The draft Supreme Court opinion overturning Roe vs. Wade

Last night Politico released a leaked draft of a Supreme Court opinion, authored by Justice Samuel Alito, that would overturn the landmark Roe vs. Wade decision declaring abortion before viability of the fetus to be a legal right.

Supreme Court Chief Justice John Roberts has admitted that the draft is authentic.

The draft is dated February 10, 2022 — nearly three months ago — and is marked “first draft.” While much of the Court’s internal deliberations are kept secret, we do know the general outlines of how their process works:

  • The court accepts a case for review.
  • Briefs are filed by the parties in the case, and often by “amicus curiae” interests.
  • The Court holds oral arguments.
  • The nine justices meet in conference, discuss the case, and hold an initial vote on how they intend to decide it.
  • One justice from among the majority is assigned to write the majority opinion. That justice (with assistance from staff) pens a first draft (such as Alito’s in this case) and circulates it.
  • The other justices provide feedback, and may choose to write their own dissenting or concurring opinions.
  • The justices iterate on their drafts for however long it takes — days, weeks, or months — until the drafts are final. Along the way the justices may change their mind on how they choose to vote or adjust their own reasoning.
  • The final opinion is released, along with concurring and dissenting opinions.

There is much we don’t know, including exactly what the justices initially chose to vote on. The pending question before the Court is whether to uphold or strike down Mississippi’s law placing severe restrictions on abortions in the state, not whether to overturn Roe vs. Wade. It may be that in conference a majority chose to vote to uphold it, but not all necessarily for the reasons Alito laid out in his first draft. It’s also possible that some justices were fence-sitting: either leaning towards overturning Roe vs Wade or leaning against it (Politico reports that Roberts was not part of the majority vote), and wanted to read Alito’s draft before making a final decision.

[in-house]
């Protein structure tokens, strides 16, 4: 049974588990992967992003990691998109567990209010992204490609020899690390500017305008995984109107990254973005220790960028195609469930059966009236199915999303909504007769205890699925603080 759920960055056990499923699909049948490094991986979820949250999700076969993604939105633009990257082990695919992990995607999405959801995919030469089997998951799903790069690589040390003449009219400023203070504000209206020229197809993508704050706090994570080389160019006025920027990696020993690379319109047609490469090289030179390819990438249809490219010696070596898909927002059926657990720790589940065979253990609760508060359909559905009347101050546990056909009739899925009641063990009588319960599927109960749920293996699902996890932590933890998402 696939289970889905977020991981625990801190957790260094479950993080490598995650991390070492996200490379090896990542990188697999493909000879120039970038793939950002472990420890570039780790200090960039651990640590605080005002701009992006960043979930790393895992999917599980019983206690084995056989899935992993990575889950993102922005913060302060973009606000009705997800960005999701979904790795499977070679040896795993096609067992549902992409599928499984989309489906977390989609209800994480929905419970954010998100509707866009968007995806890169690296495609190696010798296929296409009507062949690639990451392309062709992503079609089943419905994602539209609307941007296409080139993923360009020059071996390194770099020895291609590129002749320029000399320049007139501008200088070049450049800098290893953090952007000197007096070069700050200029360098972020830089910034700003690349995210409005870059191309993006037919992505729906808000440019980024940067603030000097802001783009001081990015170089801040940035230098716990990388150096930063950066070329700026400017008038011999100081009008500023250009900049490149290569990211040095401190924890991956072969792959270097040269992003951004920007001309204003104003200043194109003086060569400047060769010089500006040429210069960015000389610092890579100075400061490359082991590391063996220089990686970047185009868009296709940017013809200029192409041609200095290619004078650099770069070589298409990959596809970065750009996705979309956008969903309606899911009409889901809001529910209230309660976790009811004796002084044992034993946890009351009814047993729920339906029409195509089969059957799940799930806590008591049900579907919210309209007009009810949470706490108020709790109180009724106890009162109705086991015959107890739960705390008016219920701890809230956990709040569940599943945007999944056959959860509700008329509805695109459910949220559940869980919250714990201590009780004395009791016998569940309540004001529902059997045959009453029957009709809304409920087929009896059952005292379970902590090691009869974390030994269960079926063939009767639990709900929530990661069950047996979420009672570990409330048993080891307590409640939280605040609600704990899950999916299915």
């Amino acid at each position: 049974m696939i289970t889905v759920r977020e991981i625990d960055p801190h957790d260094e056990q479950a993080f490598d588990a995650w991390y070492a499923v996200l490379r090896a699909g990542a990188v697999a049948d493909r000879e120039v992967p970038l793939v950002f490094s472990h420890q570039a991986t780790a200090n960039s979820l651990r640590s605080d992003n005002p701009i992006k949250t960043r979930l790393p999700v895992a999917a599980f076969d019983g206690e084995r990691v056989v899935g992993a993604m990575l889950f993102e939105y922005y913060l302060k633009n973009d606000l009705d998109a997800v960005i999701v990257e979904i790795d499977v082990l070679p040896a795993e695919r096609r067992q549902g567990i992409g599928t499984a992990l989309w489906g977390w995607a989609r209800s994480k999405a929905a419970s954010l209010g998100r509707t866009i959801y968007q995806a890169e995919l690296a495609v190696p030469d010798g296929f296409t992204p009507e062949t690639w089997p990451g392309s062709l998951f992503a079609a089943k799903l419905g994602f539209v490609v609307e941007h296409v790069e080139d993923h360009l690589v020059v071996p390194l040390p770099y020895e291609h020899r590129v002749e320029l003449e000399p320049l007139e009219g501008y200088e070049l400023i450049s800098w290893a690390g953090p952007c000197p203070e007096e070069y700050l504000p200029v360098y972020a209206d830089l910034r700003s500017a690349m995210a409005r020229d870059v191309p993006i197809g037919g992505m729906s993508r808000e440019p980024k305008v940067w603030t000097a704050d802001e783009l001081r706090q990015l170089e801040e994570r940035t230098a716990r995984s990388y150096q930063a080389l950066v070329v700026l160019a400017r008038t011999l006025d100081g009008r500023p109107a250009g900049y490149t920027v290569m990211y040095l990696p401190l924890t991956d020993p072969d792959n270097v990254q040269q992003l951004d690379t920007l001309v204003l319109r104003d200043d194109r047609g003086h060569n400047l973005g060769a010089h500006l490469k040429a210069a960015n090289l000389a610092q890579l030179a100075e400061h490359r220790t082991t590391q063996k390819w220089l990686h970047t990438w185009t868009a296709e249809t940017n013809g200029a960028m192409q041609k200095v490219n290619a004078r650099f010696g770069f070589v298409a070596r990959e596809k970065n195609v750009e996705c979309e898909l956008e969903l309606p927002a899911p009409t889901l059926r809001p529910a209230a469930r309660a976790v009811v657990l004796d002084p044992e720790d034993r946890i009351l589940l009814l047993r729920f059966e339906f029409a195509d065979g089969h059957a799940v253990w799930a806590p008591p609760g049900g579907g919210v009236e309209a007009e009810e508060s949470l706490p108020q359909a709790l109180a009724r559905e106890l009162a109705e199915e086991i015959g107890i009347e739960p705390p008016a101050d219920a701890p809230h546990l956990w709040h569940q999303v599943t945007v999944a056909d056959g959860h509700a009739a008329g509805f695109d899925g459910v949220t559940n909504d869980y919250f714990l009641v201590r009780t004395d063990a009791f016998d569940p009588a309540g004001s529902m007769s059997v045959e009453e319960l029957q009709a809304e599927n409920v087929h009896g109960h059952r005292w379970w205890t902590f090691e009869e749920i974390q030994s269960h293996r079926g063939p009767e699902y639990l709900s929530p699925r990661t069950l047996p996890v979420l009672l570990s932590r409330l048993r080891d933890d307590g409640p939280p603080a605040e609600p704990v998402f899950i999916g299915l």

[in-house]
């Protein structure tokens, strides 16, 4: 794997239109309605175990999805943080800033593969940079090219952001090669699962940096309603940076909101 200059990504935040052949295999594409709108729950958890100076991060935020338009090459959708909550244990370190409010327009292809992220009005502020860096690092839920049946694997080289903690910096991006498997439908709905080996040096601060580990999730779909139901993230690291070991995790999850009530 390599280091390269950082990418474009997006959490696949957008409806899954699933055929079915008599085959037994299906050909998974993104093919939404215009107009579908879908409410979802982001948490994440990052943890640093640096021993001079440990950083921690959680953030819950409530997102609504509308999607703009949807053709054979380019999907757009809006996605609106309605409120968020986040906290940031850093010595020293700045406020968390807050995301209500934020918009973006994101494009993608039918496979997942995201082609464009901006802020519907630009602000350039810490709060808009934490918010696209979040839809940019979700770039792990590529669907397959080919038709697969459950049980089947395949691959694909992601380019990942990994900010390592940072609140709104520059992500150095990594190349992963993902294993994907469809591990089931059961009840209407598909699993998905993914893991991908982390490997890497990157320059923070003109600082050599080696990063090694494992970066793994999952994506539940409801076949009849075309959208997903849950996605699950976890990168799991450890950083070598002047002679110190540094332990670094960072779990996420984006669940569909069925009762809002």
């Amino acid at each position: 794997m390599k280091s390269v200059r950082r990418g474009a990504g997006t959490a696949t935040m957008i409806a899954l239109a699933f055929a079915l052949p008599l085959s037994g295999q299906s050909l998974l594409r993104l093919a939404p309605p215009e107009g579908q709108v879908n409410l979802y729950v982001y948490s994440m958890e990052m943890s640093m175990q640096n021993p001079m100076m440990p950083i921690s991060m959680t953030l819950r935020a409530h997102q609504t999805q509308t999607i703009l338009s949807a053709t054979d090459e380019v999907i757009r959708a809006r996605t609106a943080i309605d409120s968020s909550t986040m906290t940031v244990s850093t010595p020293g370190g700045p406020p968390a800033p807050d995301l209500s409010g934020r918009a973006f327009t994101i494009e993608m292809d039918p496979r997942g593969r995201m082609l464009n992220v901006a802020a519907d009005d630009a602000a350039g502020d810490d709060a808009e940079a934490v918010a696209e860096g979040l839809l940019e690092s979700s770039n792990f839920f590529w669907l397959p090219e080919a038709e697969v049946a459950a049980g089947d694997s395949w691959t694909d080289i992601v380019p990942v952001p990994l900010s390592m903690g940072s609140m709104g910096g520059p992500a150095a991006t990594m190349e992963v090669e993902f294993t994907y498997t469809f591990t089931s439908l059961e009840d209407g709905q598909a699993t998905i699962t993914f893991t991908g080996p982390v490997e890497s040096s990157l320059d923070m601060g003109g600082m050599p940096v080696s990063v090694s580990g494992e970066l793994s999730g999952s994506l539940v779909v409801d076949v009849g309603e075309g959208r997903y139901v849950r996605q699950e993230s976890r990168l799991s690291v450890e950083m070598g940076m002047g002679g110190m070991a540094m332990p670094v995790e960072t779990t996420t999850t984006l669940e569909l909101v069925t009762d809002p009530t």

We can be confident that over the past three months there has been a fury of drafting concurrences, dissents, and revisions to Alito’s first draft. So we don’t really know the state of things today, and given the backlash to the leak yesterday, it’s unlikely that there will be further leaks before the final opinion is released.

But given the length, the voluminous references, and the contents of the attached exhibit, it’s also clear that Alito has been preparing for years to write this opinion — despite the fact that in his confirmation hearings he claimed that he was not inclined to overturn Roe vs Wade. For the record, Justice Barrett also said she was unlikely to overturn it, and Justices Gorsuch and Kavanaugh both referred to Roe vs. Wade as “settled law.” None of their names are attached to Alito’s first draft, so we don’t have any hard evidence yet about how they are voting in this case.


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